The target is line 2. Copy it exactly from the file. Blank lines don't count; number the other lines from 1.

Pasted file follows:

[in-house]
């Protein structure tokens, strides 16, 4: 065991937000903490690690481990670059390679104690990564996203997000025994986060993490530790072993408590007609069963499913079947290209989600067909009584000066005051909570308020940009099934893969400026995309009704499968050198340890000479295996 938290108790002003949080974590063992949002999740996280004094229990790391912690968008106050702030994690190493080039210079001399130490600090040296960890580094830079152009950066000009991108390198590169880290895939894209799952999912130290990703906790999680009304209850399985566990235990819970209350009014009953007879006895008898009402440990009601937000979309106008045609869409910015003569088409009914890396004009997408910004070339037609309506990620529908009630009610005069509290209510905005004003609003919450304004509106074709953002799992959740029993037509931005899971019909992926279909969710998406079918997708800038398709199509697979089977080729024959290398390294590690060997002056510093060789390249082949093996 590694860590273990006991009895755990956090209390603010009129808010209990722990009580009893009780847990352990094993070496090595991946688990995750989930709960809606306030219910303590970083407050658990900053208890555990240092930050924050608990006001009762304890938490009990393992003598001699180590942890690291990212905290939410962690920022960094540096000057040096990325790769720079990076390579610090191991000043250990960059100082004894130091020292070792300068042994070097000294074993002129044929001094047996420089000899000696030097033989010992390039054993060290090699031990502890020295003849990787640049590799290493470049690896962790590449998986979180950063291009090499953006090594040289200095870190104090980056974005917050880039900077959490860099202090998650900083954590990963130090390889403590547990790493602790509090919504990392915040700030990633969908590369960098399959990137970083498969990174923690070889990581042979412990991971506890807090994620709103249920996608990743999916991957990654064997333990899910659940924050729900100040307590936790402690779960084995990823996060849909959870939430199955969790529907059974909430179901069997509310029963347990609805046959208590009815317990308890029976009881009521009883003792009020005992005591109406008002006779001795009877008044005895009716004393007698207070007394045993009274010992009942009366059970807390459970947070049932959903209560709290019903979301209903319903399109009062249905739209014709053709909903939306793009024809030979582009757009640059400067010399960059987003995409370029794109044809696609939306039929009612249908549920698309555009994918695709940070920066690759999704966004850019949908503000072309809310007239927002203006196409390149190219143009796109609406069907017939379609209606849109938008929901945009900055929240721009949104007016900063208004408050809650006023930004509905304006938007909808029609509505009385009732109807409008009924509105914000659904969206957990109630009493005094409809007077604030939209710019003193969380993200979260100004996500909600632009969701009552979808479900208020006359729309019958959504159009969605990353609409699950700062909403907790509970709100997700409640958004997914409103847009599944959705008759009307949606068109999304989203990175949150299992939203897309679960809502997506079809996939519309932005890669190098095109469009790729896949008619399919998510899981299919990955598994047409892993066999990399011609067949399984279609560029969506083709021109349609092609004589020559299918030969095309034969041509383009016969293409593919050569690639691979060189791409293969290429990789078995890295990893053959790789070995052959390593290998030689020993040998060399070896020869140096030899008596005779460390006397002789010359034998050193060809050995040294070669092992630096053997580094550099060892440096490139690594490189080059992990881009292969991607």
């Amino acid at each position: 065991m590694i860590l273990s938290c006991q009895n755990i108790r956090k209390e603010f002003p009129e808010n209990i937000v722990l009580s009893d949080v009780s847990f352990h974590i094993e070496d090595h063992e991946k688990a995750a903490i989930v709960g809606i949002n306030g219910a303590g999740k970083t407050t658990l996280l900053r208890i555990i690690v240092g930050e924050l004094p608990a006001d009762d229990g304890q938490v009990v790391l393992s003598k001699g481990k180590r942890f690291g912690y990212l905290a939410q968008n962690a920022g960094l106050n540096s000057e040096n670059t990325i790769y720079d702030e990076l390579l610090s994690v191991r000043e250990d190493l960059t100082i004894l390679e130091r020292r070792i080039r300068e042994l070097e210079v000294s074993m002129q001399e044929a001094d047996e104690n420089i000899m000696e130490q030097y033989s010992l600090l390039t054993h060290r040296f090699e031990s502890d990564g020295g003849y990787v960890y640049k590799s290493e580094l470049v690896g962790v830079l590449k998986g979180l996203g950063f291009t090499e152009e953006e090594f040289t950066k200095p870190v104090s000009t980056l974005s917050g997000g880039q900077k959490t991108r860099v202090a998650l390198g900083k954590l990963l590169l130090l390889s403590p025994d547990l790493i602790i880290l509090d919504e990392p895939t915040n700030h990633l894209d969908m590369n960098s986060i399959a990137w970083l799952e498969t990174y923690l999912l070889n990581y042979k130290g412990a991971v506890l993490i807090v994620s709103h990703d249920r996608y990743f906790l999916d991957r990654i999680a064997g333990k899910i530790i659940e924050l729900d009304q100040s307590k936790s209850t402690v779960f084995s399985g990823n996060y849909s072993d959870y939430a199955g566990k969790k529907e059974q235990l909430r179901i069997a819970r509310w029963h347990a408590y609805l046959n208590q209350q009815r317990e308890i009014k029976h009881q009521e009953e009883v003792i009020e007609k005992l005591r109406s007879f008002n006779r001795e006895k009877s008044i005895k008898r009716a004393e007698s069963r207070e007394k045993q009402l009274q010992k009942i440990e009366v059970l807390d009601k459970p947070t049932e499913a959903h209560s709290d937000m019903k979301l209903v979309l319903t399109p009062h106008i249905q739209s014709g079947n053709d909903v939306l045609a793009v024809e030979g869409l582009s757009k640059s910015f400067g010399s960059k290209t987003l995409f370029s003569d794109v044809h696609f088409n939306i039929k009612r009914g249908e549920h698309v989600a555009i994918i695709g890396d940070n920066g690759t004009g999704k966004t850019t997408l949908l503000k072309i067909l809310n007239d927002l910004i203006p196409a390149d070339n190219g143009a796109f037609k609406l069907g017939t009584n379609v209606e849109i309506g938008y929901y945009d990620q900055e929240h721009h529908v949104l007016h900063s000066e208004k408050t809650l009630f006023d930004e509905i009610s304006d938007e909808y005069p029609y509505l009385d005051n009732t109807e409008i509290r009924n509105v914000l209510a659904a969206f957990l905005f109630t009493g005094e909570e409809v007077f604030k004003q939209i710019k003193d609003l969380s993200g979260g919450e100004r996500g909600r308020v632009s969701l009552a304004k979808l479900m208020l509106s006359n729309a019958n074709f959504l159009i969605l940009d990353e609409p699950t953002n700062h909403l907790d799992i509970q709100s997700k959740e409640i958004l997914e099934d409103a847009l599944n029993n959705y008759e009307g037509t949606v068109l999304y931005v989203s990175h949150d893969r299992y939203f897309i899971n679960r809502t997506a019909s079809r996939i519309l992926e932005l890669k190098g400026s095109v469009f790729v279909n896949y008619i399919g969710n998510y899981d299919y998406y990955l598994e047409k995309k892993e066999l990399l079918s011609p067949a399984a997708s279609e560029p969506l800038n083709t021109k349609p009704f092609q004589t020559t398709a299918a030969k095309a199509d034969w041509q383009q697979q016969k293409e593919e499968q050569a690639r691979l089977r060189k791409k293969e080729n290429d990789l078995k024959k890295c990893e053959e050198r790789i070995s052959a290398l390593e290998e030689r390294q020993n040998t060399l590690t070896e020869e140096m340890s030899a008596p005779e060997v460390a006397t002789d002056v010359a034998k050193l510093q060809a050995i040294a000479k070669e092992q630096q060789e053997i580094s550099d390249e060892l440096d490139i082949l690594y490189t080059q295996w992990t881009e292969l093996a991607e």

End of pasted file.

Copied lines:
């Protein structure tokens, strides 16, 4: 065991937000903490690690481990670059390679104690990564996203997000025994986060993490530790072993408590007609069963499913079947290209989600067909009584000066005051909570308020940009099934893969400026995309009704499968050198340890000479295996 938290108790002003949080974590063992949002999740996280004094229990790391912690968008106050702030994690190493080039210079001399130490600090040296960890580094830079152009950066000009991108390198590169880290895939894209799952999912130290990703906790999680009304209850399985566990235990819970209350009014009953007879006895008898009402440990009601937000979309106008045609869409910015003569088409009914890396004009997408910004070339037609309506990620529908009630009610005069509290209510905005004003609003919450304004509106074709953002799992959740029993037509931005899971019909992926279909969710998406079918997708800038398709199509697979089977080729024959290398390294590690060997002056510093060789390249082949093996 590694860590273990006991009895755990956090209390603010009129808010209990722990009580009893009780847990352990094993070496090595991946688990995750989930709960809606306030219910303590970083407050658990900053208890555990240092930050924050608990006001009762304890938490009990393992003598001699180590942890690291990212905290939410962690920022960094540096000057040096990325790769720079990076390579610090191991000043250990960059100082004894130091020292070792300068042994070097000294074993002129044929001094047996420089000899000696030097033989010992390039054993060290090699031990502890020295003849990787640049590799290493470049690896962790590449998986979180950063291009090499953006090594040289200095870190104090980056974005917050880039900077959490860099202090998650900083954590990963130090390889403590547990790493602790509090919504990392915040700030990633969908590369960098399959990137970083498969990174923690070889990581042979412990991971506890807090994620709103249920996608990743999916991957990654064997333990899910659940924050729900100040307590936790402690779960084995990823996060849909959870939430199955969790529907059974909430179901069997509310029963347990609805046959208590009815317990308890029976009881009521009883003792009020005992005591109406008002006779001795009877008044005895009716004393007698207070007394045993009274010992009942009366059970807390459970947070049932959903209560709290019903979301209903319903399109009062249905739209014709053709909903939306793009024809030979582009757009640059400067010399960059987003995409370029794109044809696609939306039929009612249908549920698309555009994918695709940070920066690759999704966004850019949908503000072309809310007239927002203006196409390149190219143009796109609406069907017939379609209606849109938008929901945009900055929240721009949104007016900063208004408050809650006023930004509905304006938007909808029609509505009385009732109807409008009924509105914000659904969206957990109630009493005094409809007077604030939209710019003193969380993200979260100004996500909600632009969701009552979808479900208020006359729309019958959504159009969605990353609409699950700062909403907790509970709100997700409640958004997914409103847009599944959705008759009307949606068109999304989203990175949150299992939203897309679960809502997506079809996939519309932005890669190098095109469009790729896949008619399919998510899981299919990955598994047409892993066999990399011609067949399984279609560029969506083709021109349609092609004589020559299918030969095309034969041509383009016969293409593919050569690639691979060189791409293969290429990789078995890295990893053959790789070995052959390593290998030689020993040998060399070896020869140096030899008596005779460390006397002789010359034998050193060809050995040294070669092992630096053997580094550099060892440096490139690594490189080059992990881009292969991607």